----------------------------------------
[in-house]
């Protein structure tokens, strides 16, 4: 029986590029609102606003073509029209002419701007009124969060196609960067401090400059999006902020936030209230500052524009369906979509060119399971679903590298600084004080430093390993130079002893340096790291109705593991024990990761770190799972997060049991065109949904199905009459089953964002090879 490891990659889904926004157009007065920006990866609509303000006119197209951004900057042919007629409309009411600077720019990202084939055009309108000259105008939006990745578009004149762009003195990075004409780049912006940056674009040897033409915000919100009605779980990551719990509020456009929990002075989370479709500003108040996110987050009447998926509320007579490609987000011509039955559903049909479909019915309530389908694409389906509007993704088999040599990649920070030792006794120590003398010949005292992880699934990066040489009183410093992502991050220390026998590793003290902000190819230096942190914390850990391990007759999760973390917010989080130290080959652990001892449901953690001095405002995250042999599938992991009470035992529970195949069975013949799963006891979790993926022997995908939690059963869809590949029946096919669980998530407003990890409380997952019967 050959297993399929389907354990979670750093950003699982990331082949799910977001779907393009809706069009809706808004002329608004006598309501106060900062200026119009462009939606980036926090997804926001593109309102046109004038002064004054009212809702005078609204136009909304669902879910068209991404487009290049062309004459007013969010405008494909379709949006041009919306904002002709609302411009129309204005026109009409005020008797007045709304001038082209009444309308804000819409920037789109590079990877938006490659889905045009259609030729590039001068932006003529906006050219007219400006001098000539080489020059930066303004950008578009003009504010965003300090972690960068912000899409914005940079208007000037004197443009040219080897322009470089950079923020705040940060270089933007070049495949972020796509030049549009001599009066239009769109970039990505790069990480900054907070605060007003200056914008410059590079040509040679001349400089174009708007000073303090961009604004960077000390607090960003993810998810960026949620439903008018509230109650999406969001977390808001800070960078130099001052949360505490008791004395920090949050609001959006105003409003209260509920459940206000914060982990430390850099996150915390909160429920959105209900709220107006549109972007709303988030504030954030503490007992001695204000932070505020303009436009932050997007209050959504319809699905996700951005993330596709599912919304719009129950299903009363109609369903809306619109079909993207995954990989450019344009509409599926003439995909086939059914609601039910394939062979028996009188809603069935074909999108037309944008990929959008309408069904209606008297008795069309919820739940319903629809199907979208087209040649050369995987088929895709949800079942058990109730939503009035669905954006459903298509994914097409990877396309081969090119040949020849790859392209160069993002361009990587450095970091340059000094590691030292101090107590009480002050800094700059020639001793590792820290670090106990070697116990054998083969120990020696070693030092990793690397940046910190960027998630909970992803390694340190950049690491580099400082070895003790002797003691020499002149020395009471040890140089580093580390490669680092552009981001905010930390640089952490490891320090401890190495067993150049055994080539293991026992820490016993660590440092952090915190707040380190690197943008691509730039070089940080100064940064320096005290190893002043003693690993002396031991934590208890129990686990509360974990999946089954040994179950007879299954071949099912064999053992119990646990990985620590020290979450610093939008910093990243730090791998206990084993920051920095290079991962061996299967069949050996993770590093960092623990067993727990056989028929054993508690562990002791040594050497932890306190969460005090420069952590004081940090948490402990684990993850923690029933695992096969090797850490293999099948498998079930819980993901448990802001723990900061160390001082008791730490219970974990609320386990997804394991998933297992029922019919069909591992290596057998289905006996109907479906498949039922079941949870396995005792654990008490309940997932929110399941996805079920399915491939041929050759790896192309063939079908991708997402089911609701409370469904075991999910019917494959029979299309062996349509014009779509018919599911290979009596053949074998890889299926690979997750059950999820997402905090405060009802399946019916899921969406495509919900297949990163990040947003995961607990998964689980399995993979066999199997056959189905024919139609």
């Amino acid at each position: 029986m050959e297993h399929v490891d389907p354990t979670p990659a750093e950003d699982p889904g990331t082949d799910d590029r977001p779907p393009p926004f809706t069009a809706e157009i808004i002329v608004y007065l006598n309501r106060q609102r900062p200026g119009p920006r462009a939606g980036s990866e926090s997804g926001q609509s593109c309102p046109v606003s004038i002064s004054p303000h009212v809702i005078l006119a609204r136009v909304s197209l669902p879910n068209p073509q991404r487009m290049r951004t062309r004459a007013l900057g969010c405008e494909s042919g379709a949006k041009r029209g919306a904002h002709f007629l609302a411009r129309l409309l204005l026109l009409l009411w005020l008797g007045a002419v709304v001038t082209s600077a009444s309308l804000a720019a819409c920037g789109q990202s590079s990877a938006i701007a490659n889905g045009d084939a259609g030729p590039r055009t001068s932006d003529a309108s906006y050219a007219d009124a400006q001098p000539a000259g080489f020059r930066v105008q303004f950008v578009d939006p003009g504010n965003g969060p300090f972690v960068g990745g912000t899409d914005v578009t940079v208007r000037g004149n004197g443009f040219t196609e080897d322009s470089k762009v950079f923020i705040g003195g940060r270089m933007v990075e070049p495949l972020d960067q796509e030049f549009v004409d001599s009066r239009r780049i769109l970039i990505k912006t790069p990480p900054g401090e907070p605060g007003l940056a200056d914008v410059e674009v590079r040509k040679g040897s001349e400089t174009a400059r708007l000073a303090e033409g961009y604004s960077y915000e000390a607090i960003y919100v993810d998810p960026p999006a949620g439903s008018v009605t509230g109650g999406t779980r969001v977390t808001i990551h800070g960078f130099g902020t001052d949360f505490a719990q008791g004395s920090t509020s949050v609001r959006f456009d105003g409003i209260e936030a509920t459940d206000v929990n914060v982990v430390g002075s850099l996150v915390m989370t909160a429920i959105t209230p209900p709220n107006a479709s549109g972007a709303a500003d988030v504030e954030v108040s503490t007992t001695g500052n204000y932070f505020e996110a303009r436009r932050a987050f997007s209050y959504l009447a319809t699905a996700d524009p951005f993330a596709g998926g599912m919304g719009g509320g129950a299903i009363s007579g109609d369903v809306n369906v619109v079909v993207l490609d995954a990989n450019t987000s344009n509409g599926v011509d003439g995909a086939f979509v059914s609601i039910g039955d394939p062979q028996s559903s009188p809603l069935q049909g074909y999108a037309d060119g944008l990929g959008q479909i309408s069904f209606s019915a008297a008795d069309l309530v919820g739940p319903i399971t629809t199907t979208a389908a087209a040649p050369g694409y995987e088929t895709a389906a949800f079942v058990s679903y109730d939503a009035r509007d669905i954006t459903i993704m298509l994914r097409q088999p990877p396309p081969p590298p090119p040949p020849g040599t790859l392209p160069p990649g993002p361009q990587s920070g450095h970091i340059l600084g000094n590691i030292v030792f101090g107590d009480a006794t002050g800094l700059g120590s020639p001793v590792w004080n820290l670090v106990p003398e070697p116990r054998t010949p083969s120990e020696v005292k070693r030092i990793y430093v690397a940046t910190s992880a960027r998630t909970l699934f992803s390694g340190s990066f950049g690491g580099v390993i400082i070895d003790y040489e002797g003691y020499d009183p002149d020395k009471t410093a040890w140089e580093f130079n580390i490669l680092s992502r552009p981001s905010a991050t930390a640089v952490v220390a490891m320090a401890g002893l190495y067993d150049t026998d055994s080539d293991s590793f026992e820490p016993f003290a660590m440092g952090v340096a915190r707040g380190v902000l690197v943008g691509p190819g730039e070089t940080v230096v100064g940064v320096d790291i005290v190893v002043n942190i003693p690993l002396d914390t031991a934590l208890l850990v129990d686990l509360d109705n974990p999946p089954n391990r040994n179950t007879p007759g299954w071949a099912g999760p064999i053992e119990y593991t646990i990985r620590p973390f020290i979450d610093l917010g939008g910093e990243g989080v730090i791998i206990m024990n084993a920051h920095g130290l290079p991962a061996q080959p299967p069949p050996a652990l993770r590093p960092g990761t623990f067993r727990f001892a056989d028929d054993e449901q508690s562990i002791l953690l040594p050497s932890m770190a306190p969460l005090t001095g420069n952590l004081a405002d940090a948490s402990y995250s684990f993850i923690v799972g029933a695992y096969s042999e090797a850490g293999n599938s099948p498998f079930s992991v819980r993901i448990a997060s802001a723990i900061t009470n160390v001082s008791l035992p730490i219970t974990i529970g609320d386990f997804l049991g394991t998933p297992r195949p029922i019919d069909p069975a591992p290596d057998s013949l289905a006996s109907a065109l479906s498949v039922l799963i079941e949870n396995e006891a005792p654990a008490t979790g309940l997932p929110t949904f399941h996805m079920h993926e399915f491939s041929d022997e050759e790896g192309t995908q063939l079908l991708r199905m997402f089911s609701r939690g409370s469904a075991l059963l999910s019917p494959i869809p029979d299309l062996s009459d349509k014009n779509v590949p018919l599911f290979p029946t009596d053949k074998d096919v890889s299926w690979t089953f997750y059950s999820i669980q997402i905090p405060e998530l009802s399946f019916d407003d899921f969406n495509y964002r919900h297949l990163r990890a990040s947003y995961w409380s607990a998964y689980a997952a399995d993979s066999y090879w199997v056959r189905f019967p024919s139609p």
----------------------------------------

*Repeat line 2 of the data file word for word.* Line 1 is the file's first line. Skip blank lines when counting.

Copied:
């Protein structure tokens, strides 16, 4: 029986590029609102606003073509029209002419701007009124969060196609960067401090400059999006902020936030209230500052524009369906979509060119399971679903590298600084004080430093390993130079002893340096790291109705593991024990990761770190799972997060049991065109949904199905009459089953964002090879 490891990659889904926004157009007065920006990866609509303000006119197209951004900057042919007629409309009411600077720019990202084939055009309108000259105008939006990745578009004149762009003195990075004409780049912006940056674009040897033409915000919100009605779980990551719990509020456009929990002075989370479709500003108040996110987050009447998926509320007579490609987000011509039955559903049909479909019915309530389908694409389906509007993704088999040599990649920070030792006794120590003398010949005292992880699934990066040489009183410093992502991050220390026998590793003290902000190819230096942190914390850990391990007759999760973390917010989080130290080959652990001892449901953690001095405002995250042999599938992991009470035992529970195949069975013949799963006891979790993926022997995908939690059963869809590949029946096919669980998530407003990890409380997952019967 050959297993399929389907354990979670750093950003699982990331082949799910977001779907393009809706069009809706808004002329608004006598309501106060900062200026119009462009939606980036926090997804926001593109309102046109004038002064004054009212809702005078609204136009909304669902879910068209991404487009290049062309004459007013969010405008494909379709949006041009919306904002002709609302411009129309204005026109009409005020008797007045709304001038082209009444309308804000819409920037789109590079990877938006490659889905045009259609030729590039001068932006003529906006050219007219400006001098000539080489020059930066303004950008578009003009504010965003300090972690960068912000899409914005940079208007000037004197443009040219080897322009470089950079923020705040940060270089933007070049495949972020796509030049549009001599009066239009769109970039990505790069990480900054907070605060007003200056914008410059590079040509040679001349400089174009708007000073303090961009604004960077000390607090960003993810998810960026949620439903008018509230109650999406969001977390808001800070960078130099001052949360505490008791004395920090949050609001959006105003409003209260509920459940206000914060982990430390850099996150915390909160429920959105209900709220107006549109972007709303988030504030954030503490007992001695204000932070505020303009436009932050997007209050959504319809699905996700951005993330596709599912919304719009129950299903009363109609369903809306619109079909993207995954990989450019344009509409599926003439995909086939059914609601039910394939062979028996009188809603069935074909999108037309944008990929959008309408069904209606008297008795069309919820739940319903629809199907979208087209040649050369995987088929895709949800079942058990109730939503009035669905954006459903298509994914097409990877396309081969090119040949020849790859392209160069993002361009990587450095970091340059000094590691030292101090107590009480002050800094700059020639001793590792820290670090106990070697116990054998083969120990020696070693030092990793690397940046910190960027998630909970992803390694340190950049690491580099400082070895003790002797003691020499002149020395009471040890140089580093580390490669680092552009981001905010930390640089952490490891320090401890190495067993150049055994080539293991026992820490016993660590440092952090915190707040380190690197943008691509730039070089940080100064940064320096005290190893002043003693690993002396031991934590208890129990686990509360974990999946089954040994179950007879299954071949099912064999053992119990646990990985620590020290979450610093939008910093990243730090791998206990084993920051920095290079991962061996299967069949050996993770590093960092623990067993727990056989028929054993508690562990002791040594050497932890306190969460005090420069952590004081940090948490402990684990993850923690029933695992096969090797850490293999099948498998079930819980993901448990802001723990900061160390001082008791730490219970974990609320386990997804394991998933297992029922019919069909591992290596057998289905006996109907479906498949039922079941949870396995005792654990008490309940997932929110399941996805079920399915491939041929050759790896192309063939079908991708997402089911609701409370469904075991999910019917494959029979299309062996349509014009779509018919599911290979009596053949074998890889299926690979997750059950999820997402905090405060009802399946019916899921969406495509919900297949990163990040947003995961607990998964689980399995993979066999199997056959189905024919139609």